Janet Robinson, the superintendent of Newtown Public Schools, said Ms. Sherlach and the principal lost their own lives rushing toward the gunman.
Even as Ms. Sherlach neared retirement, her job at Sandy Hook was one she loved.
Those who knew her called her a wonderful neighbor, a beautiful person, a dedicated educator.
Her son-in-law, Eric Schwartz, said Ms. Sherlach rooted for the Miami Dolphins, enjoyed visiting the Finger Lakes, and relished helping children overcome their problems.
She had planned to leave work early on Friday, he said. In a news conference Saturday, he told reporters the loss was devastating, but that Ms. Sherlach was doing what she loved.
“Mary felt like she was doing God’s work,” he said, “working with the children.”
Ms. Rousseau had spent years working as a substitute teacher and doing other jobs. So she was thrilled when she finally realized her goal this fall to become a full-time teacher at Sandy Hook.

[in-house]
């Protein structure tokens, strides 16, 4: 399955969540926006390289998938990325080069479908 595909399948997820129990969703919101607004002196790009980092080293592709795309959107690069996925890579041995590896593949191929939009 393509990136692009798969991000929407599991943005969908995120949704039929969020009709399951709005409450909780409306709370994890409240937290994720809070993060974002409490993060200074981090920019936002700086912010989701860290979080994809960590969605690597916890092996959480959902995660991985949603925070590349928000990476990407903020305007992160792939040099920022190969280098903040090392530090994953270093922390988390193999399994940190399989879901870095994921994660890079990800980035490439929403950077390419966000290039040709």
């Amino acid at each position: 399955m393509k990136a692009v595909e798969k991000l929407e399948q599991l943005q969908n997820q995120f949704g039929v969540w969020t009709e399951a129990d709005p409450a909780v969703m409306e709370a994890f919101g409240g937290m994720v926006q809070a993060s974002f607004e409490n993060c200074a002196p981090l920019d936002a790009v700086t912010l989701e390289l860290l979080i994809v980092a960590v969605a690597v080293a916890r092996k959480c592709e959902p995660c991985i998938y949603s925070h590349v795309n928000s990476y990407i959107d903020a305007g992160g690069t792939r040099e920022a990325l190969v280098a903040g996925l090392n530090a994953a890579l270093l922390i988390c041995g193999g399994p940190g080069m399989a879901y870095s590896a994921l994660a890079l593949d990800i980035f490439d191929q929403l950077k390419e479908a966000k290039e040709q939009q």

Her mother, Teresa Rousseau, a copy editor at the Danbury News-Times, released a statement Saturday that said state police told them just after midnight that she was among the victims.
“Lauren wanted to be a teacher from before she even went to kindergarten,” she said. “We will miss her terribly and will take comfort knowing that she had achieved that dream.”
Her mother said she was thrilled to get the job.
“It was the best year of her life,” she told the newspaper.
Rousseau has been called gentle, spirited and active.
She had planned to see The Hobbit with her boyfriend Friday and had baked cupcakes for a party they were to attend afterward.
NANCY LANZA, 52, GUNMAN'S MOTHER
She once was known simply for the game nights she hosted and the holiday decorations she put up at her house. Now Nancy Lanza is known as her son’s first victim.
Authorities say her 20-year-old son Adam gunned her down before killing 26 others at Sandy Hook. The two shared a home in Newtown.
Court records show Ms. Lanza and her ex-husband, Peter Lanza, filed for divorce in 2008.
A neighbor, Rhonda Cullens, recalled Ms. Lanza as “a very nice lady ... just like all the rest of us in the neighborhood, just a regular person.”